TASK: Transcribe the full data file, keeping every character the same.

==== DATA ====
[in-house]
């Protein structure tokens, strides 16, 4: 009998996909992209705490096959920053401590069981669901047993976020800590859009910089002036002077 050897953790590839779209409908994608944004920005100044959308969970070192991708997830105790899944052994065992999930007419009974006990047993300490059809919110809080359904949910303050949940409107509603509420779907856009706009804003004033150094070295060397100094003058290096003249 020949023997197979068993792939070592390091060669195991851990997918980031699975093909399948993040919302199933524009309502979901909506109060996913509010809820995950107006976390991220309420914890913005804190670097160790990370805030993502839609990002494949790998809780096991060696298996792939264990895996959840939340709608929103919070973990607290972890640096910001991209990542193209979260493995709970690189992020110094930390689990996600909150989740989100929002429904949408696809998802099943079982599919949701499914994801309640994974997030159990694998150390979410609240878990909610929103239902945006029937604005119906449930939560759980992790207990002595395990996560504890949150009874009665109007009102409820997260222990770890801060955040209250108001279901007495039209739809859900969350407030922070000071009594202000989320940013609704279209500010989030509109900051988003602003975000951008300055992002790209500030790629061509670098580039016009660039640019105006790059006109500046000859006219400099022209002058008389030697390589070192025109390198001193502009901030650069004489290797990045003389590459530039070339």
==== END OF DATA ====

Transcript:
[in-house]
């Protein structure tokens, strides 16, 4: 009998996909992209705490096959920053401590069981669901047993976020800590859009910089002036002077 050897953790590839779209409908994608944004920005100044959308969970070192991708997830105790899944052994065992999930007419009974006990047993300490059809919110809080359904949910303050949940409107509603509420779907856009706009804003004033150094070295060397100094003058290096003249 020949023997197979068993792939070592390091060669195991851990997918980031699975093909399948993040919302199933524009309502979901909506109060996913509010809820995950107006976390991220309420914890913005804190670097160790990370805030993502839609990002494949790998809780096991060696298996792939264990895996959840939340709608929103919070973990607290972890640096910001991209990542193209979260493995709970690189992020110094930390689990996600909150989740989100929002429904949408696809998802099943079982599919949701499914994801309640994974997030159990694998150390979410609240878990909610929103239902945006029937604005119906449930939560759980992790207990002595395990996560504890949150009874009665109007009102409820997260222990770890801060955040209250108001279901007495039209739809859900969350407030922070000071009594202000989320940013609704279209500010989030509109900051988003602003975000951008300055992002790209500030790629061509670098580039016009660039640019105006790059006109500046000859006219400099022209002058008389030697390589070192025109390198001193502009901030650069004489290797990045003389590459530039070339």